If you don’t know what a damigiana is you need only go to Pottery Barn and Crate and Barrel to see how they gouge people’s wallets for something we, here in Naples, pick up for free.  Check out the story a friend wrote about our damigiana treasures!

IMG_7917Next up was our weekend trip to Procida, one of the Flegrean Islands off the coast of Naples.  The island towns out here are just amazing so we decided to share one of them with Jen.  Away we went!  We rented a boat and leisurely spent the day exploring the waters.  We anchored the boat for some swimming, cave exploring, and finally lunch in the little town of Procida.  Everybody got a little sun but no one as much as Jen did!IMG_8017

Later that week, served as what could possibly be labeled as a life changing experience for Jen.  It was the day she…had gelato!  She tried many flavors during her time here, but it was pistachio that stole her heart.  Here is a good opportunity to talk about gelato, everybody’s heard of it and most love it, but how is it different from ice cream?  Apparently, it has more whole milk rather than cream.  Since there isn’t as much fat, the flavors are more intense   It has less air, because it is churned slower than ice cream.  So whatever the reason, and no matter which you prefer, know that a yummy frozen treat awaits you anywhere in Italy.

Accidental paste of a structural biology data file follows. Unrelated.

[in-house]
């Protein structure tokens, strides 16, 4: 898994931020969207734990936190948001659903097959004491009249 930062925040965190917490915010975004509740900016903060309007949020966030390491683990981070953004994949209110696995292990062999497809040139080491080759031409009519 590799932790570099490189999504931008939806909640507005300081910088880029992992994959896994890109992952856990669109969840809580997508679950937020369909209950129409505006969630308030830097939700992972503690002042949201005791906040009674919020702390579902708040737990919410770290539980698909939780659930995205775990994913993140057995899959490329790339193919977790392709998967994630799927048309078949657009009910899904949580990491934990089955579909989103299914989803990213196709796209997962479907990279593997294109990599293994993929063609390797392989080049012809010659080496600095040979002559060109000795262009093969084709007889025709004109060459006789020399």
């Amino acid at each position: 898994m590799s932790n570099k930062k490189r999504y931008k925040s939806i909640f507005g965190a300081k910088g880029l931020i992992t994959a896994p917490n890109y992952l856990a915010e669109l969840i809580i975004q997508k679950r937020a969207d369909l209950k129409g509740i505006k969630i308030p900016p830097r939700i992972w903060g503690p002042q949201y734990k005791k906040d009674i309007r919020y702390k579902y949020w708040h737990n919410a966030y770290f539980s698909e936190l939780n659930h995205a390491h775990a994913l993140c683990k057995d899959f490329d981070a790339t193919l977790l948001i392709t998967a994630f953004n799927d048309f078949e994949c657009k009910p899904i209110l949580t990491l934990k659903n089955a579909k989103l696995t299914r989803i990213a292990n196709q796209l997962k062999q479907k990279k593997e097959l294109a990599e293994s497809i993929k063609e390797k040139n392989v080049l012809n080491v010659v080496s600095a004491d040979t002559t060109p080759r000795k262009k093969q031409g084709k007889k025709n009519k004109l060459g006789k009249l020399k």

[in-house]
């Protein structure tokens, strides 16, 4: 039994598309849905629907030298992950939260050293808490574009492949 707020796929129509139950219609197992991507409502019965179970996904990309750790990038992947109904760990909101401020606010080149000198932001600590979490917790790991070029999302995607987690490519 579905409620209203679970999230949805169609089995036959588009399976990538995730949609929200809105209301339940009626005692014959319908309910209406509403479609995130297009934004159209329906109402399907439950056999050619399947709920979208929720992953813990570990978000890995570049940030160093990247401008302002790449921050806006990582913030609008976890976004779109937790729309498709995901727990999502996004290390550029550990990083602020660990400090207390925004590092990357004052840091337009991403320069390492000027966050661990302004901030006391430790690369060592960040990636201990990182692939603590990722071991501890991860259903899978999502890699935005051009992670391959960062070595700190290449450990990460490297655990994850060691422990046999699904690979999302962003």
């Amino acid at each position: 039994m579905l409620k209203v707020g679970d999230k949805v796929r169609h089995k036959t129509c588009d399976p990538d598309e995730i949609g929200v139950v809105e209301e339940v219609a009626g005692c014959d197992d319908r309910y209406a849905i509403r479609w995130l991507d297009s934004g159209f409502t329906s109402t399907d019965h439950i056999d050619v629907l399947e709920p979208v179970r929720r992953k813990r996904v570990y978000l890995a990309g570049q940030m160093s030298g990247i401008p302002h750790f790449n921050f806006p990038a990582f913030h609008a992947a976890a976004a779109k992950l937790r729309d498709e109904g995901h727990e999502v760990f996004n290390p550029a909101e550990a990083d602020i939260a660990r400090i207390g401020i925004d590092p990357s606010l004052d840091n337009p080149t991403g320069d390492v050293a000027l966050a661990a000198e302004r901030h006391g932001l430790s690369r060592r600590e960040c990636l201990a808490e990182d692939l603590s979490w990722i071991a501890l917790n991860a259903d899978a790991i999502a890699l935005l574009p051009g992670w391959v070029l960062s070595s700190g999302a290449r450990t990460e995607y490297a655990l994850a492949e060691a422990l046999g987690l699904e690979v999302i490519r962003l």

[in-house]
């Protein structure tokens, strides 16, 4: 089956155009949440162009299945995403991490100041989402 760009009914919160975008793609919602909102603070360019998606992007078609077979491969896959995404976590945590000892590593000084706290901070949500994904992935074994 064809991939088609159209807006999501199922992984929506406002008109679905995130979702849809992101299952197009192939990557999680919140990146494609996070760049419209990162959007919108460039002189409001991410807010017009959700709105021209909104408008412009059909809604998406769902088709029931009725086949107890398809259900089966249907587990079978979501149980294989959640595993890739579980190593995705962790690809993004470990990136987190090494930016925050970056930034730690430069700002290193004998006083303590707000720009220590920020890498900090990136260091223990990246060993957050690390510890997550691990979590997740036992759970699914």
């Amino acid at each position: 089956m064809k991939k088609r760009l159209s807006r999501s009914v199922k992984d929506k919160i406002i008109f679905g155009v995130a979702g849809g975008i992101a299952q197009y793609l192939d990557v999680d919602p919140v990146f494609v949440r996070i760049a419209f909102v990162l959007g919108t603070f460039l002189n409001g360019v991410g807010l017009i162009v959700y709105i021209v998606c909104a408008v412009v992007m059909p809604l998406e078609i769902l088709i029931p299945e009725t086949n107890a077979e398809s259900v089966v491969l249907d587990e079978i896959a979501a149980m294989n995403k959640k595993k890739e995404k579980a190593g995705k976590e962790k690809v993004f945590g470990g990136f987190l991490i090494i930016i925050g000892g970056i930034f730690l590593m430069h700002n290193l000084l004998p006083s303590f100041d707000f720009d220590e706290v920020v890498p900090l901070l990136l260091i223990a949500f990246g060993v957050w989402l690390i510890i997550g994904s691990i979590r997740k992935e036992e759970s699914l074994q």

IMG_8209And then there was Assisi, one of my all time favorites in Italy.  This is the town where St. Francis was born, lived, preached, and died.  It is amazing!  The Basilica is a UNESCO World Heritage Site and there are two castles, but every aspect of this little town is just breathtaking.  You walk the cobble stoned roads and are instantly taken back through time.  Words cannot begin to describe how moved I was as we explored the place where he was born, where he witnessed the vision of Christ, where he was imprisoned by his father, and encouraged St. Clare to follow her calling and began the Franciscan Order.  I can’t begin to explain how beautiful this town is both in aesthetic beauty and its rich history.IMG_8268